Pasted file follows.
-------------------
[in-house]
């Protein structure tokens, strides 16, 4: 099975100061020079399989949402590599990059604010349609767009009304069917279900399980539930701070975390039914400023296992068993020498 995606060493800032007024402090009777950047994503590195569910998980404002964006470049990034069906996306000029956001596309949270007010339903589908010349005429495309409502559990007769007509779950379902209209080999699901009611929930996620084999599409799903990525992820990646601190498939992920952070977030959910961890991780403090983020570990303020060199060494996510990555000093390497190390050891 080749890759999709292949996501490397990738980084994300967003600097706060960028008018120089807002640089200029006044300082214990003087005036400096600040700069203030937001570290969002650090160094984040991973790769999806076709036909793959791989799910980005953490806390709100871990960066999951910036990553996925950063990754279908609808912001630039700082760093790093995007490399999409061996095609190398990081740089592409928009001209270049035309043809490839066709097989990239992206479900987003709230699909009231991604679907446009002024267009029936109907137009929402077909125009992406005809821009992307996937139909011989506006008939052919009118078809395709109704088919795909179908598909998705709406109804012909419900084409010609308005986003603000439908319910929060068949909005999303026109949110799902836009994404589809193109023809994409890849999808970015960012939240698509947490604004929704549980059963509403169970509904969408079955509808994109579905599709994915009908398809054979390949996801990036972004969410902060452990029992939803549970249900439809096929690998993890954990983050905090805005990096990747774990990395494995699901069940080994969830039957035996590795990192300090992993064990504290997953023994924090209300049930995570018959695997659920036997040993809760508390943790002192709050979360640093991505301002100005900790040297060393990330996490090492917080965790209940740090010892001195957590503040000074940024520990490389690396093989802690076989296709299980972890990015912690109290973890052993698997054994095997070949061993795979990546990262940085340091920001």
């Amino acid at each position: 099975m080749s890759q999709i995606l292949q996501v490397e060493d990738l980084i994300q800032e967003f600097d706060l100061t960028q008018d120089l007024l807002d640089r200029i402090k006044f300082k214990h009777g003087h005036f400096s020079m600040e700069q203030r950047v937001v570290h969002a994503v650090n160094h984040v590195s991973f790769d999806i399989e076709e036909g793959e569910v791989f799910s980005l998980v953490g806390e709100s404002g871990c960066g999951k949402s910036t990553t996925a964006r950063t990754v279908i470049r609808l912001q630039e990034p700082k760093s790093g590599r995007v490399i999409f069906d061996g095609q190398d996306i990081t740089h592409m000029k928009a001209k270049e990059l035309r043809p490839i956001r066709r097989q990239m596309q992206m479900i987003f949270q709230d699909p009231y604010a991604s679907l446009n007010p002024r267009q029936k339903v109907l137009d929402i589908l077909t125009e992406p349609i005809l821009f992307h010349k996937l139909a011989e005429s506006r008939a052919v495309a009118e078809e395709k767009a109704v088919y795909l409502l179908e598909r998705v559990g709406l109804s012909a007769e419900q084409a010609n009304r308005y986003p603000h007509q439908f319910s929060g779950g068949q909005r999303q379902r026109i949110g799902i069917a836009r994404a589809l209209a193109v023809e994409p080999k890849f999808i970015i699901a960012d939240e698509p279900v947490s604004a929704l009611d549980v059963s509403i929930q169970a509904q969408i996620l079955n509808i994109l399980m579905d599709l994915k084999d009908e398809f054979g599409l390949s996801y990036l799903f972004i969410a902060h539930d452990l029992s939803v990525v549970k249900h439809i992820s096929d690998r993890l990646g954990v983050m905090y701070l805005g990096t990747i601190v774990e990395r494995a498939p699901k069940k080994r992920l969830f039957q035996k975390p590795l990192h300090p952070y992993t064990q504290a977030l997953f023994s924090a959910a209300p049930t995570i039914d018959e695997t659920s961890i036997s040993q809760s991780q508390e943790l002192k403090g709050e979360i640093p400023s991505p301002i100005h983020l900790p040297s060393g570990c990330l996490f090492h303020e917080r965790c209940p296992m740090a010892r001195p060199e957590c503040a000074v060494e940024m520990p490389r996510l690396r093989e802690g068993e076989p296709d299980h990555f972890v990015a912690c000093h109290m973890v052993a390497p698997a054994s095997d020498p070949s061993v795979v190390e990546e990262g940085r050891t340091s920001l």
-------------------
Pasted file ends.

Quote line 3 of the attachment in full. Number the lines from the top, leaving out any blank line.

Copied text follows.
């Amino acid at each position: 099975m080749s890759q999709i995606l292949q996501v490397e060493d990738l980084i994300q800032e967003f600097d706060l100061t960028q008018d120089l007024l807002d640089r200029i402090k006044f300082k214990h009777g003087h005036f400096s020079m600040e700069q203030r950047v937001v570290h969002a994503v650090n160094h984040v590195s991973f790769d999806i399989e076709e036909g793959e569910v791989f799910s980005l998980v953490g806390e709100s404002g871990c960066g999951k949402s910036t990553t996925a964006r950063t990754v279908i470049r609808l912001q630039e990034p700082k760093s790093g590599r995007v490399i999409f069906d061996g095609q190398d996306i990081t740089h592409m000029k928009a001209k270049e990059l035309r043809p490839i956001r066709r097989q990239m596309q992206m479900i987003f949270q709230d699909p009231y604010a991604s679907l446009n007010p002024r267009q029936k339903v109907l137009d929402i589908l077909t125009e992406p349609i005809l821009f992307h010349k996937l139909a011989e005429s506006r008939a052919v495309a009118e078809e395709k767009a109704v088919y795909l409502l179908e598909r998705v559990g709406l109804s012909a007769e419900q084409a010609n009304r308005y986003p603000h007509q439908f319910s929060g779950g068949q909005r999303q379902r026109i949110g799902i069917a836009r994404a589809l209209a193109v023809e994409p080999k890849f999808i970015i699901a960012d939240e698509p279900v947490s604004a929704l009611d549980v059963s509403i929930q169970a509904q969408i996620l079955n509808i994109l399980m579905d599709l994915k084999d009908e398809f054979g599409l390949s996801y990036l799903f972004i969410a902060h539930d452990l029992s939803v990525v549970k249900h439809i992820s096929d690998r993890l990646g954990v983050m905090y701070l805005g990096t990747i601190v774990e990395r494995a498939p699901k069940k080994r992920l969830f039957q035996k975390p590795l990192h300090p952070y992993t064990q504290a977030l997953f023994s924090a959910a209300p049930t995570i039914d018959e695997t659920s961890i036997s040993q809760s991780q508390e943790l002192k403090g709050e979360i640093p400023s991505p301002i100005h983020l900790p040297s060393g570990c990330l996490f090492h303020e917080r965790c209940p296992m740090a010892r001195p060199e957590c503040a000074v060494e940024m520990p490389r996510l690396r093989e802690g068993e076989p296709d299980h990555f972890v990015a912690c000093h109290m973890v052993a390497p698997a054994s095997d020498p070949s061993v795979v190390e990546e990262g940085r050891t340091s920001l």